When buying a used euphonium, it is important to look for any external signs of wear and tear on the instrument, and to see if the instrument has three or four valves. Euphoniums can also be compensating or non-compensating, with the compensating variety being generally thought of as better. Another aspect that should be taken into account when buying is the finish on the euphonium, because this can affect the instrument’s tone.
The euphonium is a brass instrument in the tuba family. The instrument is generally thought to be very similar to the baritone, with the key difference being the euphonium’s conical shape. On a baritone, the tubing system is entirely cylindrical, whereas euphonium tubes get wider, like a cone. The deeper, euphonium sound is the equivalent to the cello in a traditional symphony orchestra. Sound is produced on the instrument by the player vibrating his or her lips.
Any used euphonium should be inspected for signs of external damage. Used instruments have been previously owned by somebody else, and may therefore be in poor condition. If there are no obvious signs of damage, the buyer is advised to test out the valves on the instrument. Stiff valves mean the instrument has either not been oiled enough or has been consistently pressed down incorrectly.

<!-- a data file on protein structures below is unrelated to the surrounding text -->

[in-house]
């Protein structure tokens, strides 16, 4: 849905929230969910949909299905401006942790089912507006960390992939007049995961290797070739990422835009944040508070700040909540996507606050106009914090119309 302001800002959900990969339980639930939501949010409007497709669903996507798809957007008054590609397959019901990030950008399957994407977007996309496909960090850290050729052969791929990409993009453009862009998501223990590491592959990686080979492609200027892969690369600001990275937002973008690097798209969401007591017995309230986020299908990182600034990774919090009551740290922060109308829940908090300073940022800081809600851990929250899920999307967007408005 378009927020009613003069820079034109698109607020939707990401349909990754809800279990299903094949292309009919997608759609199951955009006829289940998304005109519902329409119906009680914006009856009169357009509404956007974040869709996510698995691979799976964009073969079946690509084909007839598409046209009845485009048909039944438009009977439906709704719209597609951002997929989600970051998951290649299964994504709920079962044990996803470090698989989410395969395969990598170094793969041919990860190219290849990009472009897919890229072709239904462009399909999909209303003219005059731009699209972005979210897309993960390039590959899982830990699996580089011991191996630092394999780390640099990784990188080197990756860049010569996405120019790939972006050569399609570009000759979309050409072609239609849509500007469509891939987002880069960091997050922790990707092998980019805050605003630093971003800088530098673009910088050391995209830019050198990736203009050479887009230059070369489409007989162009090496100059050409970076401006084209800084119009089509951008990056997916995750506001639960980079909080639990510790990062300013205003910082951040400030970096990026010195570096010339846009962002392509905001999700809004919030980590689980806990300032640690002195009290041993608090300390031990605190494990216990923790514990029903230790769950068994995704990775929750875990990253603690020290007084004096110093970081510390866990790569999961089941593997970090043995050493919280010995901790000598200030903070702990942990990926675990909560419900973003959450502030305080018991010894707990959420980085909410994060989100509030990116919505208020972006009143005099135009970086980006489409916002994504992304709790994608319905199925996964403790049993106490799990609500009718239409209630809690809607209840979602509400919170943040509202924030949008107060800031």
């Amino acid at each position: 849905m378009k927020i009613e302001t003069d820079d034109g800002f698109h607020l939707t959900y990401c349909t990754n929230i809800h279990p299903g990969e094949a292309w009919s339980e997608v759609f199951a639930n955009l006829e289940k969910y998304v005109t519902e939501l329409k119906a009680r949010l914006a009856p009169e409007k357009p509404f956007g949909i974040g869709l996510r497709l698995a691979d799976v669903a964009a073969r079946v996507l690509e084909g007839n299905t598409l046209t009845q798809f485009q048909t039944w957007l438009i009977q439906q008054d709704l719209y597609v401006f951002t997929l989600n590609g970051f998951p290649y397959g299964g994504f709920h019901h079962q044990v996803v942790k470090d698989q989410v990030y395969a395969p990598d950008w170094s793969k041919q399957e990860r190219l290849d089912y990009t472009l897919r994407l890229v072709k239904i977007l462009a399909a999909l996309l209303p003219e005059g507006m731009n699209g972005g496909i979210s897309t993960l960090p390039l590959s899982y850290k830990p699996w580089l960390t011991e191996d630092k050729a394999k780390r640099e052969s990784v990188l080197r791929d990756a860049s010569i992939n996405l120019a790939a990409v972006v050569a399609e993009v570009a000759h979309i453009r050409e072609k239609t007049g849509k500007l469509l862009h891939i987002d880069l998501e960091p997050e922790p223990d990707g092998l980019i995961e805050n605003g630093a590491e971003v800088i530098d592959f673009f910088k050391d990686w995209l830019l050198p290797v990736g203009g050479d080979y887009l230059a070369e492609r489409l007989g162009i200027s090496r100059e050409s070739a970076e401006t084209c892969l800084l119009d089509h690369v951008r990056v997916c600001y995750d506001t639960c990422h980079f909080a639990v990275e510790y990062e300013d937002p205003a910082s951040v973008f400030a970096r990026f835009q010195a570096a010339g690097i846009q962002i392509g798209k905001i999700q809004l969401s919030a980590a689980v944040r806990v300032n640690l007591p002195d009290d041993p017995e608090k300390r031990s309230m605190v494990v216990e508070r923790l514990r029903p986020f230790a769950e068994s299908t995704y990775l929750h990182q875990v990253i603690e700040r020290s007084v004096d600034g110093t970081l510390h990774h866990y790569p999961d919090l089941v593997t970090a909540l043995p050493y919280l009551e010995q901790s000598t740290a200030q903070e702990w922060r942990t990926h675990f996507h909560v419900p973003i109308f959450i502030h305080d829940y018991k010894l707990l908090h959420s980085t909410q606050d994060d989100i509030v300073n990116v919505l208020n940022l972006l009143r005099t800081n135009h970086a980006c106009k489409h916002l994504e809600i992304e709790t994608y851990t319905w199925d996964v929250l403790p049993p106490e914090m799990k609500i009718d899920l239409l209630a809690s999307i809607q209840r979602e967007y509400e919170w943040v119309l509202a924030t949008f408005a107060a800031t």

Valves alter the pitch of the note produced when the player blows into the instrument. When looking for a used euphonium, the buyer should check the amount of valves the instruments have. Three- and four-valve euphoniums are available, with four valves being preferable. The fourth valve helps to correct the intonation, or the fine-tuning, of the instrument. The four valves can either be placed altogether or separated so that one can be operated by the player’s left hand.
Lower notes on the euphonium often have a tendency to be sharp, which means a little too high pitched. The fourth valve helps to correct this, but when buying a used euphonium, looking for a compensating one is a good idea. Both compensating and non-compensating euphoniums can have four valves, but the compensating ones have an extra length of tubing that is used to correct the pitch. Buyers should inquire as to whether the instrument is compensating or non-compensating.
Two possible finishes can be found on a used euphonium. The most common finish is a silver-plated finish, which provides a bright, treble-heavy sound and good response. The other possible finish is a lacquer finish, which is slightly duller in tone and has a slightly delayed response. Buyers who are concerned about liking the tone should test out the instrument if possible.